new member

3rd July 2008, 16:53
Hello from Co-Cork

My interest is coasters and irish ships 1940-1946.

non descript
3rd July 2008, 17:02
Sean, a warm welcome to you. Thank you for joining the community; enjoy the site and all it has to offer, and we very much look forward to your postings in due course. Bon Voyage.

K urgess
3rd July 2008, 17:50
Welcome aboard from East Yorkshire, Sean.
Plenty of coaster enthusiasts in the crew to help out.
Explore the ship and enjoy the voyage.

3rd July 2008, 18:26
Greetings Sean and welcome to SN from a member in the south of England. Bon voyage.

Roger Jordan
3rd July 2008, 18:43
Hello Sean
Greetings from the far northwest (Co Mayo). Welcome to SN.
As part of a larger project, I am researching Irish owned and managed ocean-going vessels of the period 1940-50. Maybe we can compare notes.
Best regards

stan mayes
3rd July 2008, 20:29
Hello Roger,
During the war I was AB in the Anglo Saxon tanker NERITINA..It was her maiden voyage from the Clyde 7th December 1943 to 1st May 1944.
In convoy to New York and during atrocious weather conditions we had a collision with the tanker F.J.WOLFE...Arriving New York we then had a month in a Brooklyn drydock having repairs..Then to Philadelphia and loaded 12,000tons of petrol for Freetown and Takoradi..Convoy to Casablanca and another to West Africa..Then to Curacao and loaded diesel and kerosene for Dublin.
Many British tankers delivered oil products to Dublin during the war.
Arriving in convoy off Northern Ireland we entered the Mersey and a Royal Navy unit boarded us and removed our machine guns,breechblocks from the large guns and all amunitions to the land.
The reason was that Ireland was a neutral country.
We made the voyage to Dublin during the hours of darkness..
Following discharge of cargo we returned to Liverpool and paid off..
I understand that for political reasons the Irish could not own tankers.
I think the first tanker showing an Irish ensign was IRISH HOLLY after the war.
Can you please elaborate on this.
Regards - Stan

4th July 2008, 00:26
Welcome onboard to SN and enjoy the voyage

Roger Jordan
4th July 2008, 12:42
Hello Stan (and Sean)
Because of the shortages of “everything” in Ireland from 1941, and the reticence of foreign-flag vessels to visit Ireland, imports and what little exports there were, were carried mainly in British-registered tonnage. The entire petroleum import was carried in British ships, both ocean-going and coastal.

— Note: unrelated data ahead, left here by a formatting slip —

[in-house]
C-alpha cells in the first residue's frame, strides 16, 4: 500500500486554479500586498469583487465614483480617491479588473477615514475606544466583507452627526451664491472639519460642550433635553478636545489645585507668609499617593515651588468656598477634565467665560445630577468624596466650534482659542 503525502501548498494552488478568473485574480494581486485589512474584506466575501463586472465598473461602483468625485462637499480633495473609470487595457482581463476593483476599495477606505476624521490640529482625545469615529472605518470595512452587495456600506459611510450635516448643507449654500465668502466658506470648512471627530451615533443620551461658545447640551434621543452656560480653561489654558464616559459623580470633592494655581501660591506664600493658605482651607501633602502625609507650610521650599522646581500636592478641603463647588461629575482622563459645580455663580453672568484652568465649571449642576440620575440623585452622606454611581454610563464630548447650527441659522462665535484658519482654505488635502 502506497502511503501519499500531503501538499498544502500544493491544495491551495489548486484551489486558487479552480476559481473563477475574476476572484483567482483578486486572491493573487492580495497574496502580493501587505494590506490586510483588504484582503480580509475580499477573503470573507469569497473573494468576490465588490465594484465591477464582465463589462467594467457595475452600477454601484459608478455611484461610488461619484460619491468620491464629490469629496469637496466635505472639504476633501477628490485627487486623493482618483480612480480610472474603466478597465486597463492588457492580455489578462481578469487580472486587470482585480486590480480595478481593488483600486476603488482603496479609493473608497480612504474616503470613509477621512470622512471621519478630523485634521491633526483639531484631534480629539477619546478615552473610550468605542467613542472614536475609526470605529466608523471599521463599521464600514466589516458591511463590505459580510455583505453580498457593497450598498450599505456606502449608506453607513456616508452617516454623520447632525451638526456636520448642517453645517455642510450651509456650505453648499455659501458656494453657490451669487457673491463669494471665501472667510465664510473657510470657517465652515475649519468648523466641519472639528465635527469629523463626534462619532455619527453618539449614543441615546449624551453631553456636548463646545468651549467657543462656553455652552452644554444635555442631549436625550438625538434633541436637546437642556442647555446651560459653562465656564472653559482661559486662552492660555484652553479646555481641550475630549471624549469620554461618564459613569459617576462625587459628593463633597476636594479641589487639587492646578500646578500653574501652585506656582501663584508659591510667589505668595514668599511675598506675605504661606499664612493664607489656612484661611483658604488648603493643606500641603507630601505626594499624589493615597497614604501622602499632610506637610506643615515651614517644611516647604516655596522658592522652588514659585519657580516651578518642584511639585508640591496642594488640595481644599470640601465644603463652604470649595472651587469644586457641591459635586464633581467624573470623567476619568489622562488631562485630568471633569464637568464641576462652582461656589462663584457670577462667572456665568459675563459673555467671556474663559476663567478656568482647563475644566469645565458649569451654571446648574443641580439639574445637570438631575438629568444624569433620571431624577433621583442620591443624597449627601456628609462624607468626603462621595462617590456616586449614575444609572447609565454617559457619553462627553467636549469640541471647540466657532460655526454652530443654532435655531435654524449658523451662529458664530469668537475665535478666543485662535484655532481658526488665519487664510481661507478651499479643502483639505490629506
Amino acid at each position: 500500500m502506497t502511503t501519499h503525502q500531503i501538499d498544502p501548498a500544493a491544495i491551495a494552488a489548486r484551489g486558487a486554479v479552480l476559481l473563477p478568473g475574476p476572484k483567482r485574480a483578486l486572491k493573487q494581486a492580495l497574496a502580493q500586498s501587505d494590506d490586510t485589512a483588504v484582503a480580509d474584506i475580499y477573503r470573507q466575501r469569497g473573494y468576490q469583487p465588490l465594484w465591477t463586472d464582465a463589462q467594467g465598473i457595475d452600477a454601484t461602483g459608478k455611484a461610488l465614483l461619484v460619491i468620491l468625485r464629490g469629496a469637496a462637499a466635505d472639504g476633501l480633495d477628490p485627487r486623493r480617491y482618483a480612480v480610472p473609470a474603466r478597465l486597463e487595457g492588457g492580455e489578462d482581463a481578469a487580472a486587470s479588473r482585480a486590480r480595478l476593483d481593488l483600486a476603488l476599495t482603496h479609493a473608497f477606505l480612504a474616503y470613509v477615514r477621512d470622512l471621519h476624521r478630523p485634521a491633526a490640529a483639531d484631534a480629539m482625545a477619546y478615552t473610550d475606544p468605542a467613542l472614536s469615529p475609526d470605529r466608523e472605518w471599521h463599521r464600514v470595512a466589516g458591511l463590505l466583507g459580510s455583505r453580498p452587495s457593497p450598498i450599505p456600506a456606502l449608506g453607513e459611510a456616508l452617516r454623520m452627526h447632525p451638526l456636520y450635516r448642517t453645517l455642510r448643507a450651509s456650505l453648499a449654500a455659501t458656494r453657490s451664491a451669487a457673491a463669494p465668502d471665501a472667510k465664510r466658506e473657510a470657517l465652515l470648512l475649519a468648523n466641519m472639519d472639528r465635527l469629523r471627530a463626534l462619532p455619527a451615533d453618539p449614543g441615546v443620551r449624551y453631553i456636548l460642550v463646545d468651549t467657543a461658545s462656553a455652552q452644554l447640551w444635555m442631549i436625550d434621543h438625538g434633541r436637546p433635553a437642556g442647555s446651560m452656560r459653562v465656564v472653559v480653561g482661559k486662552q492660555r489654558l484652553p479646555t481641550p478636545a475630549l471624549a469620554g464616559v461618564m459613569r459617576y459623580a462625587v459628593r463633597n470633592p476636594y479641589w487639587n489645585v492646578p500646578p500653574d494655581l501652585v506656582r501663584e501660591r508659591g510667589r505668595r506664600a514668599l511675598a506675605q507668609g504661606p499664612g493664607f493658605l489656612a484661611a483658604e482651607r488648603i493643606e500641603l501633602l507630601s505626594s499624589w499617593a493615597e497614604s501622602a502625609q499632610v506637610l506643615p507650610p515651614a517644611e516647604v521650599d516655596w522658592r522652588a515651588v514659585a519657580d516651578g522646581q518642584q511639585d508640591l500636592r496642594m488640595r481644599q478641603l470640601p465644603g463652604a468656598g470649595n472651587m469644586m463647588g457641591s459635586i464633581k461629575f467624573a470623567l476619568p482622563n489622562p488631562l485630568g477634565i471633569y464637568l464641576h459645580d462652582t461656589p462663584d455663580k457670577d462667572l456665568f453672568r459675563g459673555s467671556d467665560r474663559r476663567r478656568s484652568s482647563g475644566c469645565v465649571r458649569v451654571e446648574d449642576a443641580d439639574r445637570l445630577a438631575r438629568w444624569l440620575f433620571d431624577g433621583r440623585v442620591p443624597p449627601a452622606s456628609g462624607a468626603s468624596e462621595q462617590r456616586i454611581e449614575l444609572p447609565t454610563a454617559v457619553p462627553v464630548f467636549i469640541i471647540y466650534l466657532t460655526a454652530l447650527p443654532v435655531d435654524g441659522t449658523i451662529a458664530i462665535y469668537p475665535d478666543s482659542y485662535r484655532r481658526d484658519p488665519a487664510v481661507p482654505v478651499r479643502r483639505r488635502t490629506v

Certainly politics played a big part in Irish merchant shipping, including of course the setting up of the state-owned Irish Shipping Ltd, and much was dictated by the United States because of the State Department’s “disappointment” that Ireland failed to join the Allied cause.
I am not totally sure about the first Irish-owned tanker postwar, but as far as I can establish, the 56-strong Irish merchant fleet at the end of 1939 did not include any tankers, and this was still so in 1945. It is probably correct that the first Irish tanker in service postwar was the 1954-built IRISH HOLLY.
However, importantly, and to answer one of your specific points, Inver Tankers Ltd, a subsidiary of Andrew Weir, had seven 14,000 tons deadweight motor tankers under Irish registry during 1938-39. These tankers were ordered in Germany in 1936 by Crusader Petroleum Industries Ltd to service an oil refinery that was to be constructed near Dublin, but the refinery project was cancelled. The tanker order contract was passed to Liffey Transport & Trading Co Ltd, Dublin, and in 1938, title passed to Inver Tankers Ltd. The tankers remained on the Irish register until a few days after the start of the Second World War, when, together with eight Irish-registered vessels owned by Christian Salvesen, they were transferred to the UK. All seven tankers were war losses.

4th July 2008, 22:51
Welcome from Lancashire.

I hope you will enjoy the site.



stan mayes
4th July 2008, 23:14
Hello Roger,
Many thanks for your detailed explanation ,I knew nothing of what you have posted.
I do remember seeing the Inver tankers in the Medway quite often prewar.
They discharged into small RFA tankers and were sometimes alongside battleships moored to buoys off Port Victoria and supplying bunkers directly to them..
I don't recall their port of registry.
Regards - Stan

5th July 2008, 00:27
Welcome aboard from the Philippines. Enjoy all this great site has to offert